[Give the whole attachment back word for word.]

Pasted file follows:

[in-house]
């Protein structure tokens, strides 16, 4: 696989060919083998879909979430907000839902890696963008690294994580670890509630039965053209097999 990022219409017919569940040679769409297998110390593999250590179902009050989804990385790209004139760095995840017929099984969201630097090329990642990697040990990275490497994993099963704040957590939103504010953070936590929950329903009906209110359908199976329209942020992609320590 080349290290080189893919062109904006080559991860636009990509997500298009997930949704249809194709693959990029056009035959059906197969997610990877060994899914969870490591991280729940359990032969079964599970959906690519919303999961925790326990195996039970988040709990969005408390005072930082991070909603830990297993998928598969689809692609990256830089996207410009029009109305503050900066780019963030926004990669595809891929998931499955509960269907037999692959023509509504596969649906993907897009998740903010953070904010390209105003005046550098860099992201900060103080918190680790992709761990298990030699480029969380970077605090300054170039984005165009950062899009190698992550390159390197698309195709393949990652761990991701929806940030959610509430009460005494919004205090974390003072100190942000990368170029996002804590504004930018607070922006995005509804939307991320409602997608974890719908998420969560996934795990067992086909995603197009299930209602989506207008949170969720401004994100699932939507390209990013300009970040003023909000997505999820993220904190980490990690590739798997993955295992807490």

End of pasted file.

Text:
[in-house]
């Protein structure tokens, strides 16, 4: 696989060919083998879909979430907000839902890696963008690294994580670890509630039965053209097999 990022219409017919569940040679769409297998110390593999250590179902009050989804990385790209004139760095995840017929099984969201630097090329990642990697040990990275490497994993099963704040957590939103504010953070936590929950329903009906209110359908199976329209942020992609320590 080349290290080189893919062109904006080559991860636009990509997500298009997930949704249809194709693959990029056009035959059906197969997610990877060994899914969870490591991280729940359990032969079964599970959906690519919303999961925790326990195996039970988040709990969005408390005072930082991070909603830990297993998928598969689809692609990256830089996207410009029009109305503050900066780019963030926004990669595809891929998931499955509960269907037999692959023509509504596969649906993907897009998740903010953070904010390209105003005046550098860099992201900060103080918190680790992709761990298990030699480029969380970077605090300054170039984005165009950062899009190698992550390159390197698309195709393949990652761990991701929806940030959610509430009460005494919004205090974390003072100190942000990368170029996002804590504004930018607070922006995005509804939307991320409602997608974890719908998420969560996934795990067992086909995603197009299930209602989506207008949170969720401004994100699932939507390209990013300009970040003023909000997505999820993220904190980490990690590739798997993955295992807490």